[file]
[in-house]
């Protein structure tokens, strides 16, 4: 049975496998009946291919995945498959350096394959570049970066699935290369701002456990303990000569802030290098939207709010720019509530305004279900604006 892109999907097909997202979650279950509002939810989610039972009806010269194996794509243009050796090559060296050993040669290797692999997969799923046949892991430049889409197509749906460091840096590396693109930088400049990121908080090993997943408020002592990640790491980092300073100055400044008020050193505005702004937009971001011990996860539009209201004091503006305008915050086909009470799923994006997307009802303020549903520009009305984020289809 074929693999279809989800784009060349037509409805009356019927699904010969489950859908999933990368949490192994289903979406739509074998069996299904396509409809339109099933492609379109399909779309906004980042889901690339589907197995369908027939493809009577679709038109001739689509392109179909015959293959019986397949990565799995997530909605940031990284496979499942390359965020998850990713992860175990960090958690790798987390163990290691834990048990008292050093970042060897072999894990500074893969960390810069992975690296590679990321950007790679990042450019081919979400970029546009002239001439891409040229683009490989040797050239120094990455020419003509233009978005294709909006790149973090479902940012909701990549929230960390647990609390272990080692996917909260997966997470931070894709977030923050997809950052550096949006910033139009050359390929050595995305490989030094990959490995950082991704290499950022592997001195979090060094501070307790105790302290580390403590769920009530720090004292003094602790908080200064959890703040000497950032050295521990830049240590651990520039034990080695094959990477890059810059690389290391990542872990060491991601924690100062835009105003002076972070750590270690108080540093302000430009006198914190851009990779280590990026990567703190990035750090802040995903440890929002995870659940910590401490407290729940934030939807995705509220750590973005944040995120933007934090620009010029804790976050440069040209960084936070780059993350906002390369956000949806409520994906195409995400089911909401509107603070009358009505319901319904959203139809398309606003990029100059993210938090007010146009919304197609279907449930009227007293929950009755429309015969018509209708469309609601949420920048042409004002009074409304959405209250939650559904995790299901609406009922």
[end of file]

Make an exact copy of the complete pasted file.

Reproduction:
[in-house]
């Protein structure tokens, strides 16, 4: 049975496998009946291919995945498959350096394959570049970066699935290369701002456990303990000569802030290098939207709010720019509530305004279900604006 892109999907097909997202979650279950509002939810989610039972009806010269194996794509243009050796090559060296050993040669290797692999997969799923046949892991430049889409197509749906460091840096590396693109930088400049990121908080090993997943408020002592990640790491980092300073100055400044008020050193505005702004937009971001011990996860539009209201004091503006305008915050086909009470799923994006997307009802303020549903520009009305984020289809 074929693999279809989800784009060349037509409805009356019927699904010969489950859908999933990368949490192994289903979406739509074998069996299904396509409809339109099933492609379109399909779309906004980042889901690339589907197995369908027939493809009577679709038109001739689509392109179909015959293959019986397949990565799995997530909605940031990284496979499942390359965020998850990713992860175990960090958690790798987390163990290691834990048990008292050093970042060897072999894990500074893969960390810069992975690296590679990321950007790679990042450019081919979400970029546009002239001439891409040229683009490989040797050239120094990455020419003509233009978005294709909006790149973090479902940012909701990549929230960390647990609390272990080692996917909260997966997470931070894709977030923050997809950052550096949006910033139009050359390929050595995305490989030094990959490995950082991704290499950022592997001195979090060094501070307790105790302290580390403590769920009530720090004292003094602790908080200064959890703040000497950032050295521990830049240590651990520039034990080695094959990477890059810059690389290391990542872990060491991601924690100062835009105003002076972070750590270690108080540093302000430009006198914190851009990779280590990026990567703190990035750090802040995903440890929002995870659940910590401490407290729940934030939807995705509220750590973005944040995120933007934090620009010029804790976050440069040209960084936070780059993350906002390369956000949806409520994906195409995400089911909401509107603070009358009505319901319904959203139809398309606003990029100059993210938090007010146009919304197609279907449930009227007293929950009755429309015969018509209708469309609601949420920048042409004002009074409304959405209250939650559904995790299901609406009922």